A Genetic Test to Spot Health Risks

Scientists first mapped the human genome 14 years ago. Since then, they have learned a lot about genetics, and someday that wisdom may lead to a cure for many diseases. But we’re not there yet. There’s “a ton we don’t understand,” says Lawrence Brody, director of the genomics and society division at the National Human Genome Research Institute. Keep that in mind if you take advantage of the first “direct to consumer” genetic test for health risks. That test became available in the spring, when 23andMe, a DNA testing firm, was the first company to win approval from the Food and Drug Administration to sell directly to consumers–without a prescription–a genetic test that screens for certain health risks. Here’s how it works: You pay $199 to order a Health and Ancestry kit online from 23andMe.com. When it arrives, you spit into a tube and mail it back. Two months later, …

CONTINUE READING

Should Wearable Fitness Devices Have a Role in Your Wellness Plan?

The appeal is obvious: wearable devices that track a user’s movements or exertion throughout the day can provide the level of data necessary to help make the habitual changes necessary to improve fitness. And wearable fitness devices are growing in popularity, according to ABI Research, which found revenues in the wearable-connected-device market will grow to more than $6 billion in 2018 — and HR departments are paying attention. Should wearable fitness devices have a role in your wellness plan? Wellness consultants say yes. “There is a definite role for wearable technology in corporate wellness programs,” says Fran Melmed of Context Communication, which focuses on wellness communication. “Today, the majority of employers are particularly interested in the trackers that analyze steps, nutrition and sleep.” These devices represent a valuable source of data for employers and employees, Melmed says. Employers can use the information to get a larger picture about the state …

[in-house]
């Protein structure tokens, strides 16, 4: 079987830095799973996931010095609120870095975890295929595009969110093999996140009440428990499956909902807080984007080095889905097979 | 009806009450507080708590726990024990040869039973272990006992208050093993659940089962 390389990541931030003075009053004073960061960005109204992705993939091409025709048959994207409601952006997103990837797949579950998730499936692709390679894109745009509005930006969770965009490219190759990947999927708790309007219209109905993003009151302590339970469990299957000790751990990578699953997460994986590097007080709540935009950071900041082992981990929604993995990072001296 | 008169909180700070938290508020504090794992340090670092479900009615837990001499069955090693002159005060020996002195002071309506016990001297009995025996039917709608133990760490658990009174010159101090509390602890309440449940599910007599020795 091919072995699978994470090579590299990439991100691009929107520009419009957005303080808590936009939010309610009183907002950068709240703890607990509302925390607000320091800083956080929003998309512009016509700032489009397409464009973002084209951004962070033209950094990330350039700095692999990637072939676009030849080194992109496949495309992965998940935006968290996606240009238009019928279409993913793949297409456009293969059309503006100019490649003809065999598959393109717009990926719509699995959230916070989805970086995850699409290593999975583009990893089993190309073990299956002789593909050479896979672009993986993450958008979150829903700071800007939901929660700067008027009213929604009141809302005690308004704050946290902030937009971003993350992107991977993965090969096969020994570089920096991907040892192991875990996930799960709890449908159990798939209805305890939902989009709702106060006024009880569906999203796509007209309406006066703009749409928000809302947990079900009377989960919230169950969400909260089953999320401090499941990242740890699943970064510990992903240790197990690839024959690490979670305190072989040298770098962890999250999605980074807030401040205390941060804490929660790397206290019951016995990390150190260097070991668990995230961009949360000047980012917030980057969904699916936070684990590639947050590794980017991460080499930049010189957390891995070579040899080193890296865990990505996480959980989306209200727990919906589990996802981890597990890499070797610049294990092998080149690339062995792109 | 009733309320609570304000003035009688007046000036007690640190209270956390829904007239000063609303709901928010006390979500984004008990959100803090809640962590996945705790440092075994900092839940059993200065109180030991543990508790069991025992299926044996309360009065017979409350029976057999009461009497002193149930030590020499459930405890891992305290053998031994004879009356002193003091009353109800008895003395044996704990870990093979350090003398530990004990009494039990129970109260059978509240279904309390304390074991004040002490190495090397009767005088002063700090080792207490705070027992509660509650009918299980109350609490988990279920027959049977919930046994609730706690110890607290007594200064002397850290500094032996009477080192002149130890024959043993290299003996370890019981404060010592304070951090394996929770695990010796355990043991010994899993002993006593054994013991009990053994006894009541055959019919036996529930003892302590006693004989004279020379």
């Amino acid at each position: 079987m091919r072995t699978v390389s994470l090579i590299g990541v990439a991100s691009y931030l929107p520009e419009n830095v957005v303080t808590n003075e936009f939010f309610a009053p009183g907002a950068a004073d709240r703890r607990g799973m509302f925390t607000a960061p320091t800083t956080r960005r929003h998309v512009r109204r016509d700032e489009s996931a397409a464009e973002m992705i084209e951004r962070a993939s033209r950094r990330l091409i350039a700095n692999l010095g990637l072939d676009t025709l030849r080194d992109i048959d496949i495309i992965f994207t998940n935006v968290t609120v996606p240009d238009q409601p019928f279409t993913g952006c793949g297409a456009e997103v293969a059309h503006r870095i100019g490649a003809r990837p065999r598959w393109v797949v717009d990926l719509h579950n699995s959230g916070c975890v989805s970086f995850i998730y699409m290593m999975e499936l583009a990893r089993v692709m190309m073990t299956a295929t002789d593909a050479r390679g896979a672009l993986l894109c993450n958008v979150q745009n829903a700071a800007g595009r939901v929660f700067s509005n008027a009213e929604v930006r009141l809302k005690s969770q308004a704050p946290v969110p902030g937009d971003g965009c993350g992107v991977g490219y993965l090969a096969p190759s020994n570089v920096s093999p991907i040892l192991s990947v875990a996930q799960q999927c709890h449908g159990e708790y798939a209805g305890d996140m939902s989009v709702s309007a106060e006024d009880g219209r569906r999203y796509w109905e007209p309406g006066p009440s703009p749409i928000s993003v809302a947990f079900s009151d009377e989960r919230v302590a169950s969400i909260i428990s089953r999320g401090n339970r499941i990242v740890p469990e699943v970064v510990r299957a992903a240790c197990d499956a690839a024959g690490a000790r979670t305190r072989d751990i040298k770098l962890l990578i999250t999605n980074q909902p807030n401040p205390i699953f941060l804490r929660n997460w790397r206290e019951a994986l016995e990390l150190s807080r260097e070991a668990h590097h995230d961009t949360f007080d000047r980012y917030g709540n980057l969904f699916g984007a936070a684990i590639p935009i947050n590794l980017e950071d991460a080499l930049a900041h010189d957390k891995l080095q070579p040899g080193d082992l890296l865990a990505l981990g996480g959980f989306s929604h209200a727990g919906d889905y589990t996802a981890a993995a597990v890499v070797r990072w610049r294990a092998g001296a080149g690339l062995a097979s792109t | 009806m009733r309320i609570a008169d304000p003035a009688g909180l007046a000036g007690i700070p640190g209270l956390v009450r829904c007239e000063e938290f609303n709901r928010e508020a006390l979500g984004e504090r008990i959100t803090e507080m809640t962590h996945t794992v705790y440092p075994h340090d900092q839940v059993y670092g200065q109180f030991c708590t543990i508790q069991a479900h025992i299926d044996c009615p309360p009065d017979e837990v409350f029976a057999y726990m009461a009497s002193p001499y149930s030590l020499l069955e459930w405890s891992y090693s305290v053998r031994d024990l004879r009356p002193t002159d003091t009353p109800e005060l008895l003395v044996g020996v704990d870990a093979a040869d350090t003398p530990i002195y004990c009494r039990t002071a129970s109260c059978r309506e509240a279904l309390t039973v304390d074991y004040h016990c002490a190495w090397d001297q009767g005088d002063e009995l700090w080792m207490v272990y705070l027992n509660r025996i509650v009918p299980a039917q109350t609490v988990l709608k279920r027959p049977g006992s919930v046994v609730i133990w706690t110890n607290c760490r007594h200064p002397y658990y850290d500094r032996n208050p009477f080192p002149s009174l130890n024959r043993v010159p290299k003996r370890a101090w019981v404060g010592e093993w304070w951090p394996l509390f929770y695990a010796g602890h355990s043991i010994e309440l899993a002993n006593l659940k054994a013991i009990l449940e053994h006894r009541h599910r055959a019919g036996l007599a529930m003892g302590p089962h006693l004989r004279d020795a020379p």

CONTINUE READING